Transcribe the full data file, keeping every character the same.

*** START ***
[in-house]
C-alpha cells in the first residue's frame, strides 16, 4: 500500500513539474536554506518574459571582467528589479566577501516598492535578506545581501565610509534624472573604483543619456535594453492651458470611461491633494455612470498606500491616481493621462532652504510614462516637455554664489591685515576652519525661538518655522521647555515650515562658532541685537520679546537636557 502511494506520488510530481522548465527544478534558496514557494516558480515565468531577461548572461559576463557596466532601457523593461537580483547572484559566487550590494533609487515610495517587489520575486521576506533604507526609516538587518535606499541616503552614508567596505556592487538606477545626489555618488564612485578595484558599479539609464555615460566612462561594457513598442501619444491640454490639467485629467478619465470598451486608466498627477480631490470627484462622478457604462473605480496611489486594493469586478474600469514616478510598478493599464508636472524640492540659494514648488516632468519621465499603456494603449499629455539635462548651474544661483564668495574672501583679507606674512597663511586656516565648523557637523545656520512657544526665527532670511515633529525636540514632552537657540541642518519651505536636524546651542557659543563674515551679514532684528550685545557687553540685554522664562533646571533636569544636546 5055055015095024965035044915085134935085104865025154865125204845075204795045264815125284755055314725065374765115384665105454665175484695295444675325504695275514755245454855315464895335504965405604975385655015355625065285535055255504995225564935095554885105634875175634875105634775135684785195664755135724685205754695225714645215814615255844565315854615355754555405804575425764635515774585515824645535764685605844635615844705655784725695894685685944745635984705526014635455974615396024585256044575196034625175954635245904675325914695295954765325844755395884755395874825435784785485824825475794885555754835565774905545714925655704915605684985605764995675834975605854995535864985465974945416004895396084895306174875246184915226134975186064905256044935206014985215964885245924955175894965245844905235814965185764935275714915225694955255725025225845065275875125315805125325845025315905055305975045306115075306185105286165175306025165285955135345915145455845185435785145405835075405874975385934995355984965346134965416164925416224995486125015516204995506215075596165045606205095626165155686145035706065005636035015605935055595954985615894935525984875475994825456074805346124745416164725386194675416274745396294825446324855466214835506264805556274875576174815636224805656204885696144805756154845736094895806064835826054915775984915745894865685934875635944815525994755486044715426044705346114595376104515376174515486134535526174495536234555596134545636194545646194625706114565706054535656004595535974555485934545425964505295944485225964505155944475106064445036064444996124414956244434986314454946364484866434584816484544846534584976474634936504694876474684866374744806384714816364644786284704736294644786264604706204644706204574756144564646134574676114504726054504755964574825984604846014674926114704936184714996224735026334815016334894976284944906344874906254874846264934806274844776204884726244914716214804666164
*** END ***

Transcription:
[in-house]
C-alpha cells in the first residue's frame, strides 16, 4: 500500500513539474536554506518574459571582467528589479566577501516598492535578506545581501565610509534624472573604483543619456535594453492651458470611461491633494455612470498606500491616481493621462532652504510614462516637455554664489591685515576652519525661538518655522521647555515650515562658532541685537520679546537636557 502511494506520488510530481522548465527544478534558496514557494516558480515565468531577461548572461559576463557596466532601457523593461537580483547572484559566487550590494533609487515610495517587489520575486521576506533604507526609516538587518535606499541616503552614508567596505556592487538606477545626489555618488564612485578595484558599479539609464555615460566612462561594457513598442501619444491640454490639467485629467478619465470598451486608466498627477480631490470627484462622478457604462473605480496611489486594493469586478474600469514616478510598478493599464508636472524640492540659494514648488516632468519621465499603456494603449499629455539635462548651474544661483564668495574672501583679507606674512597663511586656516565648523557637523545656520512657544526665527532670511515633529525636540514632552537657540541642518519651505536636524546651542557659543563674515551679514532684528550685545557687553540685554522664562533646571533636569544636546 5055055015095024965035044915085134935085104865025154865125204845075204795045264815125284755055314725065374765115384665105454665175484695295444675325504695275514755245454855315464895335504965405604975385655015355625065285535055255504995225564935095554885105634875175634875105634775135684785195664755135724685205754695225714645215814615255844565315854615355754555405804575425764635515774585515824645535764685605844635615844705655784725695894685685944745635984705526014635455974615396024585256044575196034625175954635245904675325914695295954765325844755395884755395874825435784785485824825475794885555754835565774905545714925655704915605684985605764995675834975605854995535864985465974945416004895396084895306174875246184915226134975186064905256044935206014985215964885245924955175894965245844905235814965185764935275714915225694955255725025225845065275875125315805125325845025315905055305975045306115075306185105286165175306025165285955135345915145455845185435785145405835075405874975385934995355984965346134965416164925416224995486125015516204995506215075596165045606205095626165155686145035706065005636035015605935055595954985615894935525984875475994825456074805346124745416164725386194675416274745396294825446324855466214835506264805556274875576174815636224805656204885696144805756154845736094895806064835826054915775984915745894865685934875635944815525994755486044715426044705346114595376104515376174515486134535526174495536234555596134545636194545646194625706114565706054535656004595535974555485934545425964505295944485225964505155944475106064445036064444996124414956244434986314454946364484866434584816484544846534584976474634936504694876474684866374744806384714816364644786284704736294644786264604706204644706204574756144564646134574676114504726054504755964574825984604846014674926114704936184714996224735026334815016334894976284944906344874906254874846264934806274844776204884726244914716214804666164